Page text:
Curing everything that ailed a stagnant Packers offense through three quarters, Favre added another chapter to his legacy Sunday night by beating the host Houston Texans 16-13.
To be sure, the defense did more than its share to increase the Packers' winning streak to five games. But on prime time, Favre looked like he was in his prime.
Favre rallied the Packers from a 13-3 deficit through three quarters by producing points on three of four fourth-quarter possessions.
According to Favre, the comeback had less to do with halftime adjustments than it did simply making plays.
"I just listened because I knew what we needed to do," Favre said. "And the talk wasn't going to get it done."
As usual, Favre was no talk and all action. Favre had to shoulder the load — completing 33 of 50 passes for 383 yards — because his running backs were dropping like flies. Starter Ahman Green injured his ribs on the first carry of the game, backup Najeh Davenport didn't play due to a hamstring injury suffered last week and Walter Williams — called up from the practice squad on Saturday because of Davenport's injury — hurt his ankle.
"At one point, we were totally out of running backs," Favre said, noting Tony Fisher briefly left the game. "We had to alter our game plan some and had to abandon our running game a little bit."
The first of the fourth-quarter scores was the biggest. Favre capped a seven-play, 86-yard drive with a gorgeous pump fake and deep ball to Donald Driver. Driver, a Houston native, made a fingertip catch in the end zone for a 24-yard touchdown to cut the deficit to 13-10.
Before the touchdown, though, Favre made the play of the game by hitting Robert Ferguson for 23 yards on a third-and-15 play. Ferguson found a hole in the Texans' zone defense and paid the price by surviving a jarring hit.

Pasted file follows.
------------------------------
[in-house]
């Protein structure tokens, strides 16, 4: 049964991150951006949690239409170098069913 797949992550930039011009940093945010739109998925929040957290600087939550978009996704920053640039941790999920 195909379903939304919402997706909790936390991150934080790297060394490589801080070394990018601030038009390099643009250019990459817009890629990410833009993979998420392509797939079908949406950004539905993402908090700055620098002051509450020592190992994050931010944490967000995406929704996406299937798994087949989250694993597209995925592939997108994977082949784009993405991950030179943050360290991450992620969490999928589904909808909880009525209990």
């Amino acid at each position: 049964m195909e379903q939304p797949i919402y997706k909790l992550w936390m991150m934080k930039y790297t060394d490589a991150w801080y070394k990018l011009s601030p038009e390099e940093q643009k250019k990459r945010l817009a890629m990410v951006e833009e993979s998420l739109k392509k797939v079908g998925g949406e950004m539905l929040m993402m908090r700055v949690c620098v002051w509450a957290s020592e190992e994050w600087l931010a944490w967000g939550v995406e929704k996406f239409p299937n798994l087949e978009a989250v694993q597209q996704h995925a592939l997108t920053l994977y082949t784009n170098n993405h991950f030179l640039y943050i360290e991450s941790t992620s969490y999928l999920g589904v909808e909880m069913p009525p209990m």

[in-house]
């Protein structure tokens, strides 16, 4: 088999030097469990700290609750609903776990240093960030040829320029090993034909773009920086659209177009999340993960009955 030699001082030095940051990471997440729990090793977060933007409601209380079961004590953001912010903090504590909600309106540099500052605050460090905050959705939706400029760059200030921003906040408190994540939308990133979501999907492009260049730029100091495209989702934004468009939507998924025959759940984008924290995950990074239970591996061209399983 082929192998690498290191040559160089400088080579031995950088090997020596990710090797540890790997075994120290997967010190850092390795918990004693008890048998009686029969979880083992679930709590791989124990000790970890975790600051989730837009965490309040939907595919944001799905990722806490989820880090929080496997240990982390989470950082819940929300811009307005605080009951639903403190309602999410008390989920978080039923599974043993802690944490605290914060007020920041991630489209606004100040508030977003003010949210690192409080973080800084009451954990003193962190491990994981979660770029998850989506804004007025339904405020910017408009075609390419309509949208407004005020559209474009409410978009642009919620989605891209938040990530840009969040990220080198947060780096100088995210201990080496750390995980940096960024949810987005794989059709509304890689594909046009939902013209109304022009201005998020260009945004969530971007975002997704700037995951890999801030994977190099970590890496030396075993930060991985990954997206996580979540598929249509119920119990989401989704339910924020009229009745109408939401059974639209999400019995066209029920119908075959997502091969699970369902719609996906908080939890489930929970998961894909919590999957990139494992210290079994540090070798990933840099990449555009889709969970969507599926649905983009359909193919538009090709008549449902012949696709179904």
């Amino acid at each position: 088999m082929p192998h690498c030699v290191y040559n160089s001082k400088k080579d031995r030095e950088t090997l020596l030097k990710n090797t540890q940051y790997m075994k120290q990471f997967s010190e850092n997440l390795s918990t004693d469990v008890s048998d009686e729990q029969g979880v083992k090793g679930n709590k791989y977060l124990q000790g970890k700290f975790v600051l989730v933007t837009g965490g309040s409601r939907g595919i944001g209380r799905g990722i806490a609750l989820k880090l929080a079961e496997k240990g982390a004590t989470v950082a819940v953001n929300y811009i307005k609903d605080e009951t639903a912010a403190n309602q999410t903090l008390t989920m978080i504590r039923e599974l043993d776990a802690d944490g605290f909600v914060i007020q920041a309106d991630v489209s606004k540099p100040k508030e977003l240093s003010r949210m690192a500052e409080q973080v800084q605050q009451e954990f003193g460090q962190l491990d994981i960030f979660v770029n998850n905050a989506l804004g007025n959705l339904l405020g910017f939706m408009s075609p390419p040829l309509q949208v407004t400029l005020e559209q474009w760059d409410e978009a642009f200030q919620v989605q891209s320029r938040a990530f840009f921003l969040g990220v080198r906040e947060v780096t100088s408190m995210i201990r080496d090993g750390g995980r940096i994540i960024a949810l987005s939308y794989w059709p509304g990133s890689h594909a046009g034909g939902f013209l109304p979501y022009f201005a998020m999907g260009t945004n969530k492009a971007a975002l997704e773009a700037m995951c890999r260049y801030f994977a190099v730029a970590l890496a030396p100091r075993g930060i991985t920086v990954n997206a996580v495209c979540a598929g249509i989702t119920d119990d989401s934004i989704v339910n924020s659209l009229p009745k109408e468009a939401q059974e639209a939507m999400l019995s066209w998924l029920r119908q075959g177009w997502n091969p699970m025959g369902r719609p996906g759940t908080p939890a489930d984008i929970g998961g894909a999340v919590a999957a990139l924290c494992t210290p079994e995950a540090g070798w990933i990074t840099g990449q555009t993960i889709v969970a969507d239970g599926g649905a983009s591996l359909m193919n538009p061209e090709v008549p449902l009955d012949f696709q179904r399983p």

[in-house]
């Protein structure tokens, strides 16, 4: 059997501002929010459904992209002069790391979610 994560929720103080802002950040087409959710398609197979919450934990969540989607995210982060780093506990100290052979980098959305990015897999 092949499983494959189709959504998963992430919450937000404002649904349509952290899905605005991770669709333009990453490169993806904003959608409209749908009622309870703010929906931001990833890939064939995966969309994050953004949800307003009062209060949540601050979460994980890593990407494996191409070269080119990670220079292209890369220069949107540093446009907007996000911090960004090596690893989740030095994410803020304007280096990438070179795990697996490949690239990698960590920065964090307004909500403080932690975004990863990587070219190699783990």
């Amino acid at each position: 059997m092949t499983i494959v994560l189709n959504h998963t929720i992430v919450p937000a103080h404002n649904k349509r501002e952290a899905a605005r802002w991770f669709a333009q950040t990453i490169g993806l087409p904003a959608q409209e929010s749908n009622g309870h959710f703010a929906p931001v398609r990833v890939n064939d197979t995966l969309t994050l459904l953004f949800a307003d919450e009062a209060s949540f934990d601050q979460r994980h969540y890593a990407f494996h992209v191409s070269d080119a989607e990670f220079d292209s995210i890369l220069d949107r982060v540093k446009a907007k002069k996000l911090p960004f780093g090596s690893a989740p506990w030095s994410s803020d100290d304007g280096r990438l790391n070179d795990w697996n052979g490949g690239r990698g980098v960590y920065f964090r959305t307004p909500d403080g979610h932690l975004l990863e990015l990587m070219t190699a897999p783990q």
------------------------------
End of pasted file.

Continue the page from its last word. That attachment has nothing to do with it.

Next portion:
"It was a difficult game for us," said Favre. "We didn't score a lot of points, but in the end, we had guys making plays. I can't say enough about our wide receivers and our offensive line. It was a total team effort. If ever there was one, this was it."
Favre led the Packers to a field goal on his next possession to tie the game at 13. William Henderson, as he has done several times this season, contributed a hurdling, 20-yard reception, and a 15-yard hookup with Driver put the Packers comfortably in field goal range and nearly overcame an offensive holding penalty.
Favre had the Packers marching toward the lead score on the next drive. He even contributed a 17-yard scramble in which he bought himself probably an extra 10 yards with another pump fake and picked up even more yardage thanks to the stick-to-it blocking of Driver, but the drive was halted on an interception. The turnover wasn't a disaster because it came on a third-and-17 play and was the equivalent of a 26-yard net punt.
Favre was back on the field barely a minute later as the defense forced another three-and-out Texans punt. Favre, who failed to deliver on a two-minute drill to end the first half, didn't fail this time.
Starting with the ball at their own 31-yard line, Favre navigated the Packers 41 yards on eight plays to set up Ryan Longwell's game-winning 46-yard field goal.
After a pair of short completions to start the drive, Favre hit Antonio Chatman for 6 yards on a third-and-1. Favre hit Chatman for 11 yards on the next play to move the ball to the Houston 43 with 31 seconds left.
On first down, Favre hit Javon Walker for 3 yards, then spiked the ball to stop the clock. That would be his only incompletion of the drive, as his third-and-7 pass to Driver netted 12 yards and a first down.
Longwell snuck his winning 46-yarder through the uprights moments later, and Favre celebrated his 35th career fourth-quarter comeback.
Favre "gives you confidence that he is going to do something special in those situations," Packers coach Mike Sherman said. "To be able to rely on his leadership and abilities at those times gives us an opportunity to win a game like this."